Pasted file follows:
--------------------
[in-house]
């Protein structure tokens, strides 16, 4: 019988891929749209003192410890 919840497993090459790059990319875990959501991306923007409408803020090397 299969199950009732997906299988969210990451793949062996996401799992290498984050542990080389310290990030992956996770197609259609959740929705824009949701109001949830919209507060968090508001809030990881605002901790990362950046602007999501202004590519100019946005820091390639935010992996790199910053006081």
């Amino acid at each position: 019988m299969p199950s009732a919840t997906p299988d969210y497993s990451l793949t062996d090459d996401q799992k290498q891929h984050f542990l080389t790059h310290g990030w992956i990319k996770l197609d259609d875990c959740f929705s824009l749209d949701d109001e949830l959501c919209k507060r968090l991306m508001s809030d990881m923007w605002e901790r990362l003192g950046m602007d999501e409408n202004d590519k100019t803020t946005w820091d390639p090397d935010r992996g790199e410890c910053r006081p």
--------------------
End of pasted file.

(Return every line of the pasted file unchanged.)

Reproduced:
[in-house]
């Protein structure tokens, strides 16, 4: 019988891929749209003192410890 919840497993090459790059990319875990959501991306923007409408803020090397 299969199950009732997906299988969210990451793949062996996401799992290498984050542990080389310290990030992956996770197609259609959740929705824009949701109001949830919209507060968090508001809030990881605002901790990362950046602007999501202004590519100019946005820091390639935010992996790199910053006081």
């Amino acid at each position: 019988m299969p199950s009732a919840t997906p299988d969210y497993s990451l793949t062996d090459d996401q799992k290498q891929h984050f542990l080389t790059h310290g990030w992956i990319k996770l197609d259609d875990c959740f929705s824009l749209d949701d109001e949830l959501c919209k507060r968090l991306m508001s809030d990881m923007w605002e901790r990362l003192g950046m602007d999501e409408n202004d590519k100019t803020t946005w820091d390639p090397d935010r992996g790199e410890c910053r006081p």